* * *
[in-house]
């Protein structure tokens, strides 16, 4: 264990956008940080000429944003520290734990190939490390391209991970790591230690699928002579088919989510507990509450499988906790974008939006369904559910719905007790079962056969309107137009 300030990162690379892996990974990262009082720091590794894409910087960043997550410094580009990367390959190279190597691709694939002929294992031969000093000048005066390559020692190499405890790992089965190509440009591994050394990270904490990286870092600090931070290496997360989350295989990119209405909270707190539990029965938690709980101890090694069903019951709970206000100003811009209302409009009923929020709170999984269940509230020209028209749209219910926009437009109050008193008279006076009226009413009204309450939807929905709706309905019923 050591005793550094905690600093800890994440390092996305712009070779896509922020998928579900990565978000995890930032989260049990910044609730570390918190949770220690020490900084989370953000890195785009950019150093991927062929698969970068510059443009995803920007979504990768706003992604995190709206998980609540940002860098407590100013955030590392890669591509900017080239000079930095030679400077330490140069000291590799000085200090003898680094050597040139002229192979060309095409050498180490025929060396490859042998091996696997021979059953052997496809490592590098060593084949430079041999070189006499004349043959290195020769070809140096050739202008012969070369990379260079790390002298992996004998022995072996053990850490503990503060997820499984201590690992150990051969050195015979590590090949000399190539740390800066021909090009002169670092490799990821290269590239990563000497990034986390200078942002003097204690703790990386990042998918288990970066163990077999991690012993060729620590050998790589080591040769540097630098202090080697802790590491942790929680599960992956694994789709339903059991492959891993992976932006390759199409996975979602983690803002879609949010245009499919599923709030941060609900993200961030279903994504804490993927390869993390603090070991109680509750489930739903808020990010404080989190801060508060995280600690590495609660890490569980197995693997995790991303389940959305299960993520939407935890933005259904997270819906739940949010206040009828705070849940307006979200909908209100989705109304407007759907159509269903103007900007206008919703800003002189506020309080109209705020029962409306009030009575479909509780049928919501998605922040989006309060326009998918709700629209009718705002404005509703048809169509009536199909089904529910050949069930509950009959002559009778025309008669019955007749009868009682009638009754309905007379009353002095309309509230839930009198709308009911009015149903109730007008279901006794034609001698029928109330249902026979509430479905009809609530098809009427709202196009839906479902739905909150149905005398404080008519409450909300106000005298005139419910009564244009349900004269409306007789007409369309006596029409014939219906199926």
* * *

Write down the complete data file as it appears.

[in-house]
């Protein structure tokens, strides 16, 4: 264990956008940080000429944003520290734990190939490390391209991970790591230690699928002579088919989510507990509450499988906790974008939006369904559910719905007790079962056969309107137009 300030990162690379892996990974990262009082720091590794894409910087960043997550410094580009990367390959190279190597691709694939002929294992031969000093000048005066390559020692190499405890790992089965190509440009591994050394990270904490990286870092600090931070290496997360989350295989990119209405909270707190539990029965938690709980101890090694069903019951709970206000100003811009209302409009009923929020709170999984269940509230020209028209749209219910926009437009109050008193008279006076009226009413009204309450939807929905709706309905019923 050591005793550094905690600093800890994440390092996305712009070779896509922020998928579900990565978000995890930032989260049990910044609730570390918190949770220690020490900084989370953000890195785009950019150093991927062929698969970068510059443009995803920007979504990768706003992604995190709206998980609540940002860098407590100013955030590392890669591509900017080239000079930095030679400077330490140069000291590799000085200090003898680094050597040139002229192979060309095409050498180490025929060396490859042998091996696997021979059953052997496809490592590098060593084949430079041999070189006499004349043959290195020769070809140096050739202008012969070369990379260079790390002298992996004998022995072996053990850490503990503060997820499984201590690992150990051969050195015979590590090949000399190539740390800066021909090009002169670092490799990821290269590239990563000497990034986390200078942002003097204690703790990386990042998918288990970066163990077999991690012993060729620590050998790589080591040769540097630098202090080697802790590491942790929680599960992956694994789709339903059991492959891993992976932006390759199409996975979602983690803002879609949010245009499919599923709030941060609900993200961030279903994504804490993927390869993390603090070991109680509750489930739903808020990010404080989190801060508060995280600690590495609660890490569980197995693997995790991303389940959305299960993520939407935890933005259904997270819906739940949010206040009828705070849940307006979200909908209100989705109304407007759907159509269903103007900007206008919703800003002189506020309080109209705020029962409306009030009575479909509780049928919501998605922040989006309060326009998918709700629209009718705002404005509703048809169509009536199909089904529910050949069930509950009959002559009778025309008669019955007749009868009682009638009754309905007379009353002095309309509230839930009198709308009911009015149903109730007008279901006794034609001698029928109330249902026979509430479905009809609530098809009427709202196009839906479902739905909150149905005398404080008519409450909300106000005298005139419910009564244009349900004269409306007789007409369309006596029409014939219906199926």